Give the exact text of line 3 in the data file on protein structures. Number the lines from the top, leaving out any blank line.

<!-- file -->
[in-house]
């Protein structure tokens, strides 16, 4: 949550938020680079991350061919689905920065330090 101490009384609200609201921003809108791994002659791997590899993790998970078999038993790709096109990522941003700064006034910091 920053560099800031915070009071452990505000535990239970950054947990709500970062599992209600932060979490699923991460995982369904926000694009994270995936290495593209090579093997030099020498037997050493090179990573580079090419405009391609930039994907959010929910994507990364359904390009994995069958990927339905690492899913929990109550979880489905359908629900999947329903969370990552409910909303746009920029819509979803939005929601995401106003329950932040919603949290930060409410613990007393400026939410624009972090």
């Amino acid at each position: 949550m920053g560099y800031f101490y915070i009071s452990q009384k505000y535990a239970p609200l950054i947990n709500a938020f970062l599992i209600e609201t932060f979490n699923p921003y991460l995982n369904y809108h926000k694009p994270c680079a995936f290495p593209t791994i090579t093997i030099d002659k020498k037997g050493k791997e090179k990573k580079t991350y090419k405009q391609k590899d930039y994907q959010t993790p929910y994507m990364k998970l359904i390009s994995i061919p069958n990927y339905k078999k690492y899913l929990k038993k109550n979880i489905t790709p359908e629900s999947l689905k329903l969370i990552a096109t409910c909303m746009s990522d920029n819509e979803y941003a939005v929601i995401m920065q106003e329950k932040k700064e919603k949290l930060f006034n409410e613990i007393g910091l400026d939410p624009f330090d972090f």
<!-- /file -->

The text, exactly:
């Amino acid at each position: 949550m920053g560099y800031f101490y915070i009071s452990q009384k505000y535990a239970p609200l950054i947990n709500a938020f970062l599992i209600e609201t932060f979490n699923p921003y991460l995982n369904y809108h926000k694009p994270c680079a995936f290495p593209t791994i090579t093997i030099d002659k020498k037997g050493k791997e090179k990573k580079t991350y090419k405009q391609k590899d930039y994907q959010t993790p929910y994507m990364k998970l359904i390009s994995i061919p069958n990927y339905k078999k690492y899913l929990k038993k109550n979880i489905t790709p359908e629900s999947l689905k329903l969370i990552a096109t409910c909303m746009s990522d920029n819509e979803y941003a939005v929601i995401m920065q106003e329950k932040k700064e919603k949290l930060f006034n409410e613990i007393g910091l400026d939410p624009f330090d972090f």